“One of the values of these undergraduates in particular is they have a great rapport with other students,” Clendenin said. “When a student who’s a case or a student who’s a contact looks at their phone and sees it’s coming from Texas A&M, they’ll answer it. And then when they hear that it’s a fellow student on the other line, they tend to be a lot more forthcoming than if it was a call from the county.”
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Other universities are taking similar actions. Ohio State University will be training 50 students to help it with contact-tracing efforts. At the University of South Florida, over 100 students working as contact tracers for the state Health Department, and a county testing site on campus will be staffed partly by students. At Syracuse University, students are helping administer self-swab COVID-19 kits during student move-ins this week and will work as contact tracers throughout the semester.
“One of the biggest challenges with this pandemic is that the population has been asked to kind of sit on our hands and do nothing,” said David Larsen, an epidemiologist and public health professor at Syracuse University. “And the circles that I’ve talked with, it’s like, ‘Well, how can I help? How can I help this effort?’ And so we created a safe way to do that.”
Syracuse University senior Taylor Spires is one of the students helping facilitate the drive-thru self-swab screenings. And after having spent most of the summer with minimal social interaction, Spires said, it’s nice to connect with people again.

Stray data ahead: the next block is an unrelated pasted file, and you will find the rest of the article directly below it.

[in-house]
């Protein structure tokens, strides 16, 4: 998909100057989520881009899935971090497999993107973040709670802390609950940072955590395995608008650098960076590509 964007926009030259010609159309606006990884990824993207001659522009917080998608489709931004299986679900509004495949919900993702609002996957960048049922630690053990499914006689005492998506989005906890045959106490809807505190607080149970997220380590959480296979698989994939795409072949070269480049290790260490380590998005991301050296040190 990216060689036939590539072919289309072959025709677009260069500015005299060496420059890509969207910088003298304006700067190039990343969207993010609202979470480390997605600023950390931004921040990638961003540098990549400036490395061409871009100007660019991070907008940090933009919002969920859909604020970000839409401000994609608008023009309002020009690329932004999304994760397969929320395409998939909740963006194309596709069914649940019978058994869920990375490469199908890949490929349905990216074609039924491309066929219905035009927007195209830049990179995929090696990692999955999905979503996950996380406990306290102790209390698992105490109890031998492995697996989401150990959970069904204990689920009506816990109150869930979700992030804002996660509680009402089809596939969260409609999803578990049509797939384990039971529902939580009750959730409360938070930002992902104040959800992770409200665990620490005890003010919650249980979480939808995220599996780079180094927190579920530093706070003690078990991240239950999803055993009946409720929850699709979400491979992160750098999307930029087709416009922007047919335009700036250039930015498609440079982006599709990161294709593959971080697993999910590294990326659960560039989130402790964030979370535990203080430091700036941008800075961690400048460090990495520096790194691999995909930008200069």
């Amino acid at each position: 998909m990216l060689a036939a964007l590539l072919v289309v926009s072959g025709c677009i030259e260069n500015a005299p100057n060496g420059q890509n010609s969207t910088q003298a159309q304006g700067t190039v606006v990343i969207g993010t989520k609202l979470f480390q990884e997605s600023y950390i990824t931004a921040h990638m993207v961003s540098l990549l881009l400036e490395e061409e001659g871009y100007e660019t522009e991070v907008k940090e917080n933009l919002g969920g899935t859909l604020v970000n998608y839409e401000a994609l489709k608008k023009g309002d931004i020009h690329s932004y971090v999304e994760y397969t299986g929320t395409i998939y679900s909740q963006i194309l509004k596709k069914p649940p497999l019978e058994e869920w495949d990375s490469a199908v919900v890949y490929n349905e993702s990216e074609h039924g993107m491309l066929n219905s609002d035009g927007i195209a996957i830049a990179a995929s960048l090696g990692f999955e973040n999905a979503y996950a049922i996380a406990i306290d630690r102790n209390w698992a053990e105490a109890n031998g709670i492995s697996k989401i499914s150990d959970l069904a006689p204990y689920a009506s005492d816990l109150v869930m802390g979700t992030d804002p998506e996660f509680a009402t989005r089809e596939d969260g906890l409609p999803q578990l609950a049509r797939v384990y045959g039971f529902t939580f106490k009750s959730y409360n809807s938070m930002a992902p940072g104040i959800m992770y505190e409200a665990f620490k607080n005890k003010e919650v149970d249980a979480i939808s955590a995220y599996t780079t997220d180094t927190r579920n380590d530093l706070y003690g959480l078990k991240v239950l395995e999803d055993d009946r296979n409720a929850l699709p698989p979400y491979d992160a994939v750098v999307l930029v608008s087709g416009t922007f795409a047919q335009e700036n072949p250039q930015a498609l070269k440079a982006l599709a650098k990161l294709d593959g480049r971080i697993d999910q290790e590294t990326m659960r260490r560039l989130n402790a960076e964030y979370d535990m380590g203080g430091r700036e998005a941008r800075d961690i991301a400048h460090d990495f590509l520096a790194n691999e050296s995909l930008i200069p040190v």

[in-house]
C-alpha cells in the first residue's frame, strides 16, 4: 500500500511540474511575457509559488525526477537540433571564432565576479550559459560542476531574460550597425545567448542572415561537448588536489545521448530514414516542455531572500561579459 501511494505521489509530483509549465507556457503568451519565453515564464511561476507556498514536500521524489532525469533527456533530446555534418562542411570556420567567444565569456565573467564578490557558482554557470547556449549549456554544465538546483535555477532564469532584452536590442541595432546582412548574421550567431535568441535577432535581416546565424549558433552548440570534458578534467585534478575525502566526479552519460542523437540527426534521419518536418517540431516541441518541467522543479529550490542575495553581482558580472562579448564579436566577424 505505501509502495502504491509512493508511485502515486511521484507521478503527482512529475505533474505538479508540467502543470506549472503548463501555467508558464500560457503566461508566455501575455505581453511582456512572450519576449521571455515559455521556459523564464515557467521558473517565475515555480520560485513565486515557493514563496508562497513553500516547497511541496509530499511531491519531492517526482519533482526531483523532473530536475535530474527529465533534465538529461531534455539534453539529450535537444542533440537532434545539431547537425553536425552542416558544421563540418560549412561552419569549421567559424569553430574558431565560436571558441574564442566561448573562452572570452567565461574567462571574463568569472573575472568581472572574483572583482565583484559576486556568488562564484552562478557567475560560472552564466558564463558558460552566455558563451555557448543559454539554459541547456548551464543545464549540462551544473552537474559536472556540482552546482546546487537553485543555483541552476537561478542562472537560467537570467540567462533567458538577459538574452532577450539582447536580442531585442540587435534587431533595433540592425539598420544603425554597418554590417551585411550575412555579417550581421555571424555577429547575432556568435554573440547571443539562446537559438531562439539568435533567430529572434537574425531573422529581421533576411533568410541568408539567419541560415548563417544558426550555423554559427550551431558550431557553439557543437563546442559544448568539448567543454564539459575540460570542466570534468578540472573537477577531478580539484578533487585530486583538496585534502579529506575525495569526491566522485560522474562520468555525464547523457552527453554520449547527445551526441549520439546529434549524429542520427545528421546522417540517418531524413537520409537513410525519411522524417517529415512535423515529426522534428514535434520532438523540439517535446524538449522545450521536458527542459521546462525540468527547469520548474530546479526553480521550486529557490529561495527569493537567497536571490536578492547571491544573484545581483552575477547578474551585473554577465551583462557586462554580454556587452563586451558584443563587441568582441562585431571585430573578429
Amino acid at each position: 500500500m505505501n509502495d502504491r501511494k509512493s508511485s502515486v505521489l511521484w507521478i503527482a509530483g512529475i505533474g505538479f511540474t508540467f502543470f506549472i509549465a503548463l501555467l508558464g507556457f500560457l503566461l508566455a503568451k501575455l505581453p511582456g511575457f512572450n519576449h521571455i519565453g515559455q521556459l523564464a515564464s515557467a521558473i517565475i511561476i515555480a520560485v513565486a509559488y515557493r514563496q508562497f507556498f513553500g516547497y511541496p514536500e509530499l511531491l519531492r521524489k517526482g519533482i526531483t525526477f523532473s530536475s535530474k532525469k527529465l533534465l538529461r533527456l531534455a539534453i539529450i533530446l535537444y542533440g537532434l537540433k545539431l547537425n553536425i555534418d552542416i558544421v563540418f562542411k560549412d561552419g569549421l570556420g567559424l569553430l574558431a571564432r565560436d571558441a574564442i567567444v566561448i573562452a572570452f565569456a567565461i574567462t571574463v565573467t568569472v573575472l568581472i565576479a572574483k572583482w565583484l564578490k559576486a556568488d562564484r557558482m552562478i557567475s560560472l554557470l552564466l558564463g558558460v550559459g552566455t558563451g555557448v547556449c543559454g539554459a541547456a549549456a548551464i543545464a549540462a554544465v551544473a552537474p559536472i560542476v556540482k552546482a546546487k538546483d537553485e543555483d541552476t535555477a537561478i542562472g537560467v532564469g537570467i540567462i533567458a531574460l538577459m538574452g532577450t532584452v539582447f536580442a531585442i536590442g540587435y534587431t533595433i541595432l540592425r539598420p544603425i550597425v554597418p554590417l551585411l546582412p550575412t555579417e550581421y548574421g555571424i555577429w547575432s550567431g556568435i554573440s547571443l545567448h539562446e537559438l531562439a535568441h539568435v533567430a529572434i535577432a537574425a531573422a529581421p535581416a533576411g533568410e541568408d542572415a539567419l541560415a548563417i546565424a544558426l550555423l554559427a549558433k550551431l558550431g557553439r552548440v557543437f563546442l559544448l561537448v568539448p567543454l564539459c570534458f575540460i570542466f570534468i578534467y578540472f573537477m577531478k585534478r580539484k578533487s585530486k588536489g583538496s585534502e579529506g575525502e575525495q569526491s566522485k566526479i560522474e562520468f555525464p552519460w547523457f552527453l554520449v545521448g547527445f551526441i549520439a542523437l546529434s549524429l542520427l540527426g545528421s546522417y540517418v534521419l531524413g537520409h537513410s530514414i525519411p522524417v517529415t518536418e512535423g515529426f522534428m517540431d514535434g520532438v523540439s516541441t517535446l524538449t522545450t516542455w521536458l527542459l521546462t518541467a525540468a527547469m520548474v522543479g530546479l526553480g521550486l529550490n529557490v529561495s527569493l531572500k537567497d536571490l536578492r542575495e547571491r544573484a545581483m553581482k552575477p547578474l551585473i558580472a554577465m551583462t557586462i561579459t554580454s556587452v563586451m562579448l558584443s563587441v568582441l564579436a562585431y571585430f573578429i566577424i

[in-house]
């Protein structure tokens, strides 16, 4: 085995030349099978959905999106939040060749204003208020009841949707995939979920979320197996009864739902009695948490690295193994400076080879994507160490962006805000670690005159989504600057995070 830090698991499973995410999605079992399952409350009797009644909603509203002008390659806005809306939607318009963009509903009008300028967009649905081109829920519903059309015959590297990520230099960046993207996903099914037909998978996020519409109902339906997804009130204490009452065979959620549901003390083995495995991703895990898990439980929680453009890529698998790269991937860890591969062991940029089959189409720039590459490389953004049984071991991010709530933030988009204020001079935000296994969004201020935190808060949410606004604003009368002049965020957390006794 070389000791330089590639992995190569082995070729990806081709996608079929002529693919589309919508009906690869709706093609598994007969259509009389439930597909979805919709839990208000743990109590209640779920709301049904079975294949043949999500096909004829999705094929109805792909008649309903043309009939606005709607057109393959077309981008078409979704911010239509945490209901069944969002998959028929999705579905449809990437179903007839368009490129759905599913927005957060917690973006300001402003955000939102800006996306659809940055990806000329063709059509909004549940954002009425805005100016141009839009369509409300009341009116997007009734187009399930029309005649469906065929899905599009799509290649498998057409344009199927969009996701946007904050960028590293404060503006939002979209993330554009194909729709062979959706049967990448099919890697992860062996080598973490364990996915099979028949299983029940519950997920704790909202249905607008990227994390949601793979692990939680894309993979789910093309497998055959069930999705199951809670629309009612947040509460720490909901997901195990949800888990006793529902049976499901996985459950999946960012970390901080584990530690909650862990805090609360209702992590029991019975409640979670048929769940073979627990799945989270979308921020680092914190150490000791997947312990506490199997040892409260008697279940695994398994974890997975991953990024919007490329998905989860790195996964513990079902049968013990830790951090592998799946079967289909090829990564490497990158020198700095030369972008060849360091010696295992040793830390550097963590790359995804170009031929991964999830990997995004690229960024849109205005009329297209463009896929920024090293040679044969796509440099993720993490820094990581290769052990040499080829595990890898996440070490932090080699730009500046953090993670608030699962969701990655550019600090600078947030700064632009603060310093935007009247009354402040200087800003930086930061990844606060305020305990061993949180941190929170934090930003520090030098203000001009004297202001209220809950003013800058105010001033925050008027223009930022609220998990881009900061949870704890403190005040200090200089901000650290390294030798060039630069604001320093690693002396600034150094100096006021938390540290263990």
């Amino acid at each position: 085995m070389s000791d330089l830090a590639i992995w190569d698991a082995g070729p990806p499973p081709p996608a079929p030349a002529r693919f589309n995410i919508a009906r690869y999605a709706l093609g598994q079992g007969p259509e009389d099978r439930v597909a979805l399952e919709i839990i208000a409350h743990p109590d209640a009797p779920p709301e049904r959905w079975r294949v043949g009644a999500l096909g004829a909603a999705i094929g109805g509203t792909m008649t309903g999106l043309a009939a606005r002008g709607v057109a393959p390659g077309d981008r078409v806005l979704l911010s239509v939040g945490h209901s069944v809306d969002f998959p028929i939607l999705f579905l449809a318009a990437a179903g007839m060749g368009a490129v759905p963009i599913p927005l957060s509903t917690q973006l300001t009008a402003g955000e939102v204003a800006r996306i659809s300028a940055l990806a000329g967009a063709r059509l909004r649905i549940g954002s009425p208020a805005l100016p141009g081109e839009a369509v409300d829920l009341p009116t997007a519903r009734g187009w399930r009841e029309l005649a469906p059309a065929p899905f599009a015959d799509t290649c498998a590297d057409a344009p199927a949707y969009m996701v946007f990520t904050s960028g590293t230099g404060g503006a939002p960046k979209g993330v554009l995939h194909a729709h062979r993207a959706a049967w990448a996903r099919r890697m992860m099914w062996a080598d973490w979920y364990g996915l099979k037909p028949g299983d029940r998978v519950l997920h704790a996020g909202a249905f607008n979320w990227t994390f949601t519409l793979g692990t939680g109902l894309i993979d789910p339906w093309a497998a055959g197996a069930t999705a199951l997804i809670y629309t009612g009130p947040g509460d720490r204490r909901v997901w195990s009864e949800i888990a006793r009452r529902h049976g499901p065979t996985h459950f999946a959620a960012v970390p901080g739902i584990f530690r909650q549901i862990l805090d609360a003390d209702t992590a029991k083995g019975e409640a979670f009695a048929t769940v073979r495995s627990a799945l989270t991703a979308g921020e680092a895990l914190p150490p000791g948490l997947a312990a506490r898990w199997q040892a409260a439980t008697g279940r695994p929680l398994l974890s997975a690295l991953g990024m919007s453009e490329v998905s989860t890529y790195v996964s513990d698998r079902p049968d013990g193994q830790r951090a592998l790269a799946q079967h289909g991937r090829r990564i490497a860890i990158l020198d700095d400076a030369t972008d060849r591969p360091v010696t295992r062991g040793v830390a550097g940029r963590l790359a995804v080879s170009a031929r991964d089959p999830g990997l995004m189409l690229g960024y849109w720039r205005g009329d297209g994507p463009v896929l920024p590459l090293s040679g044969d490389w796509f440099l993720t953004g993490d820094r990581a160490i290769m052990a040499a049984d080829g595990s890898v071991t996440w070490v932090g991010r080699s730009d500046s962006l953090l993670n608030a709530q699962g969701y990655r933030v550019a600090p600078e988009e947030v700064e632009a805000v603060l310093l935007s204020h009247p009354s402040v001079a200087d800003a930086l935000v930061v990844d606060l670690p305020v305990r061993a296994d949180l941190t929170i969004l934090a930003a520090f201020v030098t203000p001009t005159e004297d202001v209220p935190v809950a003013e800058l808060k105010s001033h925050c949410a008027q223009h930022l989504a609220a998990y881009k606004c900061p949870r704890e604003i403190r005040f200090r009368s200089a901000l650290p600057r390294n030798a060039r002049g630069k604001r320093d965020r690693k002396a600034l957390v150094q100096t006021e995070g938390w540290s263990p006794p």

“I like how personable it is,” said Spires, a central New York native. “Getting that somewhat one-on-one, personal contact is a super great experience for me. Something that I’m excited for, you know, nervous, but mostly excited to be a part of something that’s really important for our campus.”
And although she may seem like an authority figure to other students her age, Spires said, she’s there to help her peers through a potentially scary time.
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“Nothing that we do is meant to discipline students,” Spires said. “It’s to just protect the students, protect the faculty and then protect the community.”
For students like Spires and Gupta, the work is also a chance to be creative and improve the process. Spires’ training, for example, includes collaborating with her fellow contact tracers to make the process more student friendly.
Spires and her peers have talked about tweaking the standard health department questions so the contact tracers don’t just sound like “robots on the phone,” she said. For example, by replacing the cut-and-dried “Describe your housing situation” with a more conversational “So are you living on or off campus?”